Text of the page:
PS 30-196 - Warming and inundation timing effects on California vernal pool communities

Tuesday, August 8, 2017
Exhibit Hall, Oregon Convention Center
Hiroshi R. Shin and Jamie M. Kneitel, Department of Biological Sciences, California State University, Sacramento, Sacramento, CA

Models indicate that increases in air and water temperature will alter the structure and function of ecosystems at both global and local scales. Communities are structured by a variety of abiotic (e.g., temperature) and biotic (e.g., competition) factors. In freshwater ecosystems, hydrologic characteristics (e.g, hydroperiod, magnitude, & timing) are central factors that influence community composition and abundance. Although warming experiments are not uncommon among research on freshwater ecosystems, little information is known on how warming will affect temporary aquatic systems that are dependent on annual temperature and hydroregime intervals. The purpose of this study is to examine the aquatic community composition of temporary ponds in response to increases in water temperature and a shift in the timing of inundation. To accomplish this, I manipulated water temperature (warm, ambient) and inundation timing (early, late). Each treatment was replicated 5 times. Mesocosms lined with 2.0 cm of California vernal pool soil were established on the CSU, Sacramento campus on January 15, 2017. Measurements on invertebrate richness and densities and water quality will be sampled for 5 months. ANOVA, linear regression, NMDS, and SIMPER will be used to test for treatment effects on community composition.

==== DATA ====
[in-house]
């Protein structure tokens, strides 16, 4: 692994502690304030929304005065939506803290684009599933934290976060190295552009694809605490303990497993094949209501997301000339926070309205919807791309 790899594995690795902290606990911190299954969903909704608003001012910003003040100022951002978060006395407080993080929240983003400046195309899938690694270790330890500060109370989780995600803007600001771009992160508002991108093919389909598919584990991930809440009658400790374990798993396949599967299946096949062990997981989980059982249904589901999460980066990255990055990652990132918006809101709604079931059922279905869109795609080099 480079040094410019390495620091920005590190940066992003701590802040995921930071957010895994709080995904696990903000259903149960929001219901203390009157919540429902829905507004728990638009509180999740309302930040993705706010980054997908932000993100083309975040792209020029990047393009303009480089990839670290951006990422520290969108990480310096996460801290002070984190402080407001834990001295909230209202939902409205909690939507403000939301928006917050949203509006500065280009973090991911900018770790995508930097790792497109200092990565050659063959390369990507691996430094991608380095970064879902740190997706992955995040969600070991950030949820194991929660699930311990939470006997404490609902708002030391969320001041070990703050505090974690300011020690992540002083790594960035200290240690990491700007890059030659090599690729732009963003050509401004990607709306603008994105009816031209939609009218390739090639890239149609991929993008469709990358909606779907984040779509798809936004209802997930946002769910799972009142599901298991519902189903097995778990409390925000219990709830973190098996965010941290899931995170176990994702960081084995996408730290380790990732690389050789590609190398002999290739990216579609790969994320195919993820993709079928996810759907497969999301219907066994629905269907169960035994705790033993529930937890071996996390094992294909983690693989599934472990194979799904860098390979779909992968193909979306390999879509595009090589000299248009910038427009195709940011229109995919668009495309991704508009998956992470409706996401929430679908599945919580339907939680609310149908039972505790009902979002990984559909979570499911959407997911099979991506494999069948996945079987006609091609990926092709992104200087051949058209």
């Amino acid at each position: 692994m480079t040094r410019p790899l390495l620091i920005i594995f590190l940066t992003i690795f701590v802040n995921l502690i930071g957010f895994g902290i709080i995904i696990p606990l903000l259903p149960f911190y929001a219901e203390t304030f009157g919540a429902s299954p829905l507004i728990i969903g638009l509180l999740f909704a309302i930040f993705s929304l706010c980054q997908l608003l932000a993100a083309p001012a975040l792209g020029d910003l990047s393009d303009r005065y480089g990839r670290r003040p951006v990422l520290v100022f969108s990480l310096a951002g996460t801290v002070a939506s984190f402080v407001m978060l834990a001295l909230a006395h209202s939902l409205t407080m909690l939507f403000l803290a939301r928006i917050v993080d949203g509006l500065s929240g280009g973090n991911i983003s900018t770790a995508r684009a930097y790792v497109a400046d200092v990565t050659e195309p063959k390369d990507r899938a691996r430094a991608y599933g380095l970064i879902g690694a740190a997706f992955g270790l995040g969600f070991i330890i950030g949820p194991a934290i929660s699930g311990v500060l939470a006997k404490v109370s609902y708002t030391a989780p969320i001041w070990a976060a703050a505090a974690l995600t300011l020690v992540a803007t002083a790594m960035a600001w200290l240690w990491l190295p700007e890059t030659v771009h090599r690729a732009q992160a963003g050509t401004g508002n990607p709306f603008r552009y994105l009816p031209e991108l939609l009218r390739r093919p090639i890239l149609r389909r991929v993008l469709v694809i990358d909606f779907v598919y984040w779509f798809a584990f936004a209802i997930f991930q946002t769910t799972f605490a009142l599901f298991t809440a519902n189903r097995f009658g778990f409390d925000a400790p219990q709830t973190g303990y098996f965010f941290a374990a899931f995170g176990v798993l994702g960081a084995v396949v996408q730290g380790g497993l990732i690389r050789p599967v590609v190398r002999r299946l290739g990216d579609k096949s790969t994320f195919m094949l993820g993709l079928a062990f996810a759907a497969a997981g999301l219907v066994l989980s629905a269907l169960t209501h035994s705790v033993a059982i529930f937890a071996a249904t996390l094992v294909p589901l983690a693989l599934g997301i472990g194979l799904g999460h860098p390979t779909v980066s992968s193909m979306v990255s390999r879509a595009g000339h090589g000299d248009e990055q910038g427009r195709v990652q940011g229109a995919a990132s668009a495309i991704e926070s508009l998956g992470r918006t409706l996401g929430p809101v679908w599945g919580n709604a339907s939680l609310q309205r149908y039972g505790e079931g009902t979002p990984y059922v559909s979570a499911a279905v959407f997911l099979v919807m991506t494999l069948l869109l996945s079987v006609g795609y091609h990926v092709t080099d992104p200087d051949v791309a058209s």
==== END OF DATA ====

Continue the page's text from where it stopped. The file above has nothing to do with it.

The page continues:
Warm treatments were +2.07℃ above ambient temperatures. During the early inundation cycle, warming had a signifcant effect on species density but not on species richness. The opposite is observed in the late inundation treatments where species richness but not density was positively effected by warming. Conductivity and D.O measurments were negatively correlated to species richness and density, while turbidity was positively correlated. These finding suggest that water temperature, aside from the initial inundation event, is another important environmental cue which initiates the emergence of passive disperser species. These findings also suggest that warmer temperatures can increase the metabolic demands of organisms by increasing growth and feeding rates. A strong temperature and timing effect for late inundation treatments was observed. The timing of passive disperser emergence was at least one week earlier than early treatments. Culicid larvae abundances were high in warm-late treatments, while almost entirely absent in both warm/control early and control-late treatments. The presence of mosquito larvae likely suppressed the abundance of endemic macroinvertebrates through exploitative competition. With models forecasting a +2-3 °C increase in mean air temperature in California by the year 2069, understanding how these changes affect community structure will be essential for the management of the few remaining vernal pools in the state.